Saturday, March 3, 2012

Book Review for "Do More with SOA Integration"

The first notable thing about this book is that it's big, nearly 700 pages. It is really a conglomeration of sections from several other books, so the scope of what is covered is wide. Like SOA itself, the book is not a cohesive whole that offers a shrink-wrapped solution to your problems. What this book does is offer concepts, considerations, and implementation advice for a variety of SOA needs.

The first few chapters are high level overviews. They provide a historical introduction to SOA, going back to the roots in EAI and before. Much of this will not be important for a contemporary architect or implementor, but it will help the reader to understand the past technologies used for Integration and how we got to where we are today.

The third chapter has some relevant material, and introduces some very important concepts. Among these are Transactions, OSGi,JCA, SCA and Process Modeling. These are all topics that are very much relevant to contemporary SOA, so the authors did well to include them. They also included some material that didn't quite pan out as well as it was envisioned (i.e. JBI), so it's a slightly mixed bag. Like with any book on a fast moving topic, you'll want to consult the contemporary workspace as you read the book, to understand which parts are going to be important to you.

Chapter 4 is about XML processing, and it has some really good content. (You can't touch SOA without getting XML all over you.) There are some expert recommendations on schema design, namespaces, message construction, etc. SOA architects should find some good ideas here.

The next chapter introduces BPEL, the standard way of hooking web service invocations together. As with the rest of the book, the material is presented using tools from the Oracle tool chest. Throughout the book, the reader should keep this in mind because users in Oracle shops will find some ideas directly applicable, where users of other technology stacks may have different mechanisms for accomplishing similar tasks. Fortunately, BPEL is fairly standard, so the terms we find in this chapter will be applicable to many users.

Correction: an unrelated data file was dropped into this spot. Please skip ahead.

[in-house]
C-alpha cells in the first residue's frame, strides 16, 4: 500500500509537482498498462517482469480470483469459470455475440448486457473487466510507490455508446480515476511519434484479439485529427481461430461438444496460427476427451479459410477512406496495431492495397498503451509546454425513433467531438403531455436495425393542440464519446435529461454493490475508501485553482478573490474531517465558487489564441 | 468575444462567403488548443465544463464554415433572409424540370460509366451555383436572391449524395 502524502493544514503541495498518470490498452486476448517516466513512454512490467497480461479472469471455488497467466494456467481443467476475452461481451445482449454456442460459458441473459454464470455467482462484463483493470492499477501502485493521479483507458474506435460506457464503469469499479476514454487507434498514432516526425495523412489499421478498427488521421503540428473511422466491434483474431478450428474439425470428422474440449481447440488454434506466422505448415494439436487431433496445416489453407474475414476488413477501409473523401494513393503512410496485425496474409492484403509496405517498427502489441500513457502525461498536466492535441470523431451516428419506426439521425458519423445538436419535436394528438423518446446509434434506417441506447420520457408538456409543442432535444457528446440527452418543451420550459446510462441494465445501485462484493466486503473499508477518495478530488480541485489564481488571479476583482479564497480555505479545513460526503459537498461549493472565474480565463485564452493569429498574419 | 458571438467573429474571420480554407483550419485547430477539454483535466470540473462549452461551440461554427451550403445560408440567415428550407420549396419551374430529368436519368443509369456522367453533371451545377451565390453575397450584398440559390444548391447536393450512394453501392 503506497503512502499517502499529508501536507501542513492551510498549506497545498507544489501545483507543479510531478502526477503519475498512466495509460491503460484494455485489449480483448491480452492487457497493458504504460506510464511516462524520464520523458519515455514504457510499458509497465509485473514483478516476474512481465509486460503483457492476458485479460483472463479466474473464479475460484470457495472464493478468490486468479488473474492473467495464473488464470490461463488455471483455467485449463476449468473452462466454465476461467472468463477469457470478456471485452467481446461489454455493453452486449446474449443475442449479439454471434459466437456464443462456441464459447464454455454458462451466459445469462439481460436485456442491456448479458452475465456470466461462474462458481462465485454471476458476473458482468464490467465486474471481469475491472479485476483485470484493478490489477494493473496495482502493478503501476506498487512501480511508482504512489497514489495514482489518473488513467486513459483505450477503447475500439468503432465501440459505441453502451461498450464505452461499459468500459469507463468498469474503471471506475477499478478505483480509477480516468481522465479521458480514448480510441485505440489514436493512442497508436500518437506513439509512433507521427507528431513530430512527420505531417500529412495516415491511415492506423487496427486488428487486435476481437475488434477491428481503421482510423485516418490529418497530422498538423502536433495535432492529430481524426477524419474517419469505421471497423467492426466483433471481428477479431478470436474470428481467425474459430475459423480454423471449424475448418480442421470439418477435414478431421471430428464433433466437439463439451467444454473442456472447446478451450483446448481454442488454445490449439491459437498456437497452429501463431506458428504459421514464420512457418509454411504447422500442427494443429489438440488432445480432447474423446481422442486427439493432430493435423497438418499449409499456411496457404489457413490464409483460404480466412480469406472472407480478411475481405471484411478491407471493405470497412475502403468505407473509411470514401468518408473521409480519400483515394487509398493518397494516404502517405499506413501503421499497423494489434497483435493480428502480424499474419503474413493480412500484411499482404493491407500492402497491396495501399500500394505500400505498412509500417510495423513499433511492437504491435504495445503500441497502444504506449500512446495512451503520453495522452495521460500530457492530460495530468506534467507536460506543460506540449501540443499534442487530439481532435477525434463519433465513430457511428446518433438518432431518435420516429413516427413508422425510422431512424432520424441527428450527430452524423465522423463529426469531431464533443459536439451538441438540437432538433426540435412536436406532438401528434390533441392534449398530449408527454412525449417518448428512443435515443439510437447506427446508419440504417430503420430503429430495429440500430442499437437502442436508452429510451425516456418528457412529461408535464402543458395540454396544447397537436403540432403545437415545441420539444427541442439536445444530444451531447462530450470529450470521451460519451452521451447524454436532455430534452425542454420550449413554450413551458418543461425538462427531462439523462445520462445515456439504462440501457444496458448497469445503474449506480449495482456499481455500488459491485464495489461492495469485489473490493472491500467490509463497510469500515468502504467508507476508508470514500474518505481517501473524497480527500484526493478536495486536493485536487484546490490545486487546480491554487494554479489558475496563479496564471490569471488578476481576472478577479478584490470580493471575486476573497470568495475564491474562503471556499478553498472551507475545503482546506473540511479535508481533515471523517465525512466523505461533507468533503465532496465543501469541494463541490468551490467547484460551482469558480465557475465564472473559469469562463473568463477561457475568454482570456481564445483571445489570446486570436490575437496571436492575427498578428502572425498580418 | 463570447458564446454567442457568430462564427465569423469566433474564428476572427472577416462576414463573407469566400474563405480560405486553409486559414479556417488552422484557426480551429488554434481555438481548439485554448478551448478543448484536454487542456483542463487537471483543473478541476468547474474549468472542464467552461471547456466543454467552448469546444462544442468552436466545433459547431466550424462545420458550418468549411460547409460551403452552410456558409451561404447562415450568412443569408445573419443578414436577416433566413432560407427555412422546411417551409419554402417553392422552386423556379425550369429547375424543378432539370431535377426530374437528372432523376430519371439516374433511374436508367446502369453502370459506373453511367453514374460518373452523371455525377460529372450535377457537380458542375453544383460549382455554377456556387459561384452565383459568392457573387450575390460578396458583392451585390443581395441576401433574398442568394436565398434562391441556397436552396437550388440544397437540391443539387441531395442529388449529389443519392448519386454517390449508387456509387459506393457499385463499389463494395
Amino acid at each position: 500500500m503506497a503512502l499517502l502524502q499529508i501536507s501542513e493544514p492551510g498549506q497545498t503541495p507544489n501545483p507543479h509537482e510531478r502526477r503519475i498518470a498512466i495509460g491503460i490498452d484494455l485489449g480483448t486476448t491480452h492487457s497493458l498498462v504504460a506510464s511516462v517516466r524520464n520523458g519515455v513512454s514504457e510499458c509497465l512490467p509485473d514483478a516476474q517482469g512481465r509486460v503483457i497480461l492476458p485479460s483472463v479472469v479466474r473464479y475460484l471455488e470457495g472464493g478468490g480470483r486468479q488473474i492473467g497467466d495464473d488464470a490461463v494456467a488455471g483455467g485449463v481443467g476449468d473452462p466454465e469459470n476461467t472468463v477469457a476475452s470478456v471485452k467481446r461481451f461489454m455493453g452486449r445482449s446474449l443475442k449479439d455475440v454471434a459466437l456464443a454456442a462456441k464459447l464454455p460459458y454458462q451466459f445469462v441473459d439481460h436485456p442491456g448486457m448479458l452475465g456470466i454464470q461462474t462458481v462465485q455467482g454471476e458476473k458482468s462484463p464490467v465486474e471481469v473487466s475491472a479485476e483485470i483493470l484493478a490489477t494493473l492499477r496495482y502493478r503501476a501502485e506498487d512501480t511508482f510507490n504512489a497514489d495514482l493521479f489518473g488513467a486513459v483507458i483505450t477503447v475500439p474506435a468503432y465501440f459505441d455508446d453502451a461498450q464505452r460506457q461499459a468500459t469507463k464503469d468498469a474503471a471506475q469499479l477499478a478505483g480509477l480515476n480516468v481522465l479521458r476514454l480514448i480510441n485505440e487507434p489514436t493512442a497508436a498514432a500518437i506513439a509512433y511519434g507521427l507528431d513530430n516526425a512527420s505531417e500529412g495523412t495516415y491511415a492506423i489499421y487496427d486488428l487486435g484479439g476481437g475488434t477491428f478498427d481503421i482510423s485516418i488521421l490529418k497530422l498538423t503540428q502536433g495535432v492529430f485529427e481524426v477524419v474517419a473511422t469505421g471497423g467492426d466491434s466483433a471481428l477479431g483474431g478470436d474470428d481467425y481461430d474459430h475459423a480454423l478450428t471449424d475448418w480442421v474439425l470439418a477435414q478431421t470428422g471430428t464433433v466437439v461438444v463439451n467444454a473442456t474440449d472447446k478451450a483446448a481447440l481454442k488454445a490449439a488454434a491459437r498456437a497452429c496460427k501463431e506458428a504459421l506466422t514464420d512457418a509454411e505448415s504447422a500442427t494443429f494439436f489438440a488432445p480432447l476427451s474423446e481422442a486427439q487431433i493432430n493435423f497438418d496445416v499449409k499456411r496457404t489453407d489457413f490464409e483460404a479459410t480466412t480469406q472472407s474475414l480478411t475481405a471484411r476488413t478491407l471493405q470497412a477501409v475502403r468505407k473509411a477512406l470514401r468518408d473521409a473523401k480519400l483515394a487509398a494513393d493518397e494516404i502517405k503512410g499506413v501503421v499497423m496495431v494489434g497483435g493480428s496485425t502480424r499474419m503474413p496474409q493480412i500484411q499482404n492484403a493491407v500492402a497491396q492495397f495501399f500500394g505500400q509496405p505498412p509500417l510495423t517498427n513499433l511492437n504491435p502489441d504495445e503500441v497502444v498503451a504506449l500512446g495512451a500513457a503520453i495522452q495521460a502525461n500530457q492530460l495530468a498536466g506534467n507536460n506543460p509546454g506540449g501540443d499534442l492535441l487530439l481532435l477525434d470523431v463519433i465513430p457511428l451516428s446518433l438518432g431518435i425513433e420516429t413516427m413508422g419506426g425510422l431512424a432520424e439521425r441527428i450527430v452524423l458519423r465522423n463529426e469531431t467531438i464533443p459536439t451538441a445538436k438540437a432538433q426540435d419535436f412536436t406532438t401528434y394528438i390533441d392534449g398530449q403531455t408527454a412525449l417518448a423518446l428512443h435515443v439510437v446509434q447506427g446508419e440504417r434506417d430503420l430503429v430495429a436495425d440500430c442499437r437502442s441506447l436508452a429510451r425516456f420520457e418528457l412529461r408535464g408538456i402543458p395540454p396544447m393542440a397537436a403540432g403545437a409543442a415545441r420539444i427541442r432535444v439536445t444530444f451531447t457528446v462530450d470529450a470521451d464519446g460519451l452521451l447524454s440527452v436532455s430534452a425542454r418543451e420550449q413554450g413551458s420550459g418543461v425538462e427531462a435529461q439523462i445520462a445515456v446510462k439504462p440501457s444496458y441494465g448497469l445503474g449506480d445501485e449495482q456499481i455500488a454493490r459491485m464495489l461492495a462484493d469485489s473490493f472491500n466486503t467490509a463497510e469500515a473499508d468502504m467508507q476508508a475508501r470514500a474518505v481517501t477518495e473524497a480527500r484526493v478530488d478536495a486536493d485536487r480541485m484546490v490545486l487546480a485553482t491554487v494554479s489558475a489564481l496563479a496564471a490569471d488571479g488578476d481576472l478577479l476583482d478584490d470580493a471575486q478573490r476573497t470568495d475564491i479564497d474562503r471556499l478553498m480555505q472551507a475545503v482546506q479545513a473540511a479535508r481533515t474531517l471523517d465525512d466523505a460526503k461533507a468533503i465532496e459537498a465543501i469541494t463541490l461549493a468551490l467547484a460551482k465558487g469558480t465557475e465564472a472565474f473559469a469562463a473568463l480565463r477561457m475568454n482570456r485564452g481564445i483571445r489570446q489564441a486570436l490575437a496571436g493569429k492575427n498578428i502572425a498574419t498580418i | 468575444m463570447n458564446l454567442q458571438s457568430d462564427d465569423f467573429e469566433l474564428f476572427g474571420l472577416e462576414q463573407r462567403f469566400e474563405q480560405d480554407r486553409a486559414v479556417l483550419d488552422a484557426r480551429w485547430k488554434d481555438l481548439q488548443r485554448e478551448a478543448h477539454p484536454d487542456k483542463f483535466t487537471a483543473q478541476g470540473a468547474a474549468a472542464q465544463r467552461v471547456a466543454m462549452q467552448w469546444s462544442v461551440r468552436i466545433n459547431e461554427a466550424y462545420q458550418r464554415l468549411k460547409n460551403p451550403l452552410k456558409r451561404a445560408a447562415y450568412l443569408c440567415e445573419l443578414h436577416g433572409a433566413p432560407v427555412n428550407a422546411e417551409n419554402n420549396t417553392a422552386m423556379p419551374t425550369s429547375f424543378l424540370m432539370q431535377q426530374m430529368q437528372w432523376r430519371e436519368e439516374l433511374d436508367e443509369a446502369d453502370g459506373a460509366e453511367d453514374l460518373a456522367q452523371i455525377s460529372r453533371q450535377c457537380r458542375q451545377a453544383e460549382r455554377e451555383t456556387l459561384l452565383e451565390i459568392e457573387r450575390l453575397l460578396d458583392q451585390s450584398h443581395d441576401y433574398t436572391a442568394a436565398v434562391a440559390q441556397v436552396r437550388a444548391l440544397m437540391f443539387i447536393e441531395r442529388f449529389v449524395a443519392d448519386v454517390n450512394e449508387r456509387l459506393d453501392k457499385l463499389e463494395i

There are sections that are very much particular to certain products or vendor components. (For instance, there's a sizable piece on PeopleSoft CRM and Oracle Applications, integrated via BPEL.) This section can serve as a generic case study for users of other products, but some of the material is necessarily specific to the chosen products.

JBI and it's inner working are given good coverage in a couple of inside chapters. Once thought to be an emerging standard for ESBs, it now appears Integration products are growing in different directions, so these chapters may not be of interest to you depending on your chosen toolkit. Still, the material is well written and will be of use to some users.

Chapter 9 is about Web Services, a workhorse component of SOA. It includes a small catalog of "Runtime Patterns". I'm not quite sure what to think about the patterns yet-- we probably don't have enough well-agreed best practices documented in SOA, so this might be a step in the right direction. Some of it seemed a little too general to be useful for me, but perhaps in time I'll see better what was intended here.

Chapter 10 hits heavily on the Enterprise Service Bus (ESB). ESBs are solid winners in the marketplace, and have proven themselves to be an important component of SOA. This chapter is a big one, and the coverage is good. I found particular value in the sections on ESB operations, XSLT processing, distributed transactions, and WS-Standards.

Chapter 11 is about loosely coupling services and working to make services stateless. Some interesting ideas are presented, and implementation details about how to achieve the desired statelessness if you are using Oracle's tools.

Chapter 12 covers BPEL, as used with Oracle's suite.

The final chapters focus on 'legacy' integration, especially mainframe integration. The focus is especially sharp on IBM mainframes and the surrounding environment. If you are tasked with working in this space, there is material of value to you here.

So, what's the final verdict? I would recommend this book to:

- Anyone integrating with an IBM mainframe, using Oracle's tools
- Users of Oracle's SOA Suite
- General SOA readers who have a desire to round out basic knowledge. This book is not a good way to get off the ground, though.

The book can be found here.

Happy Integrating!

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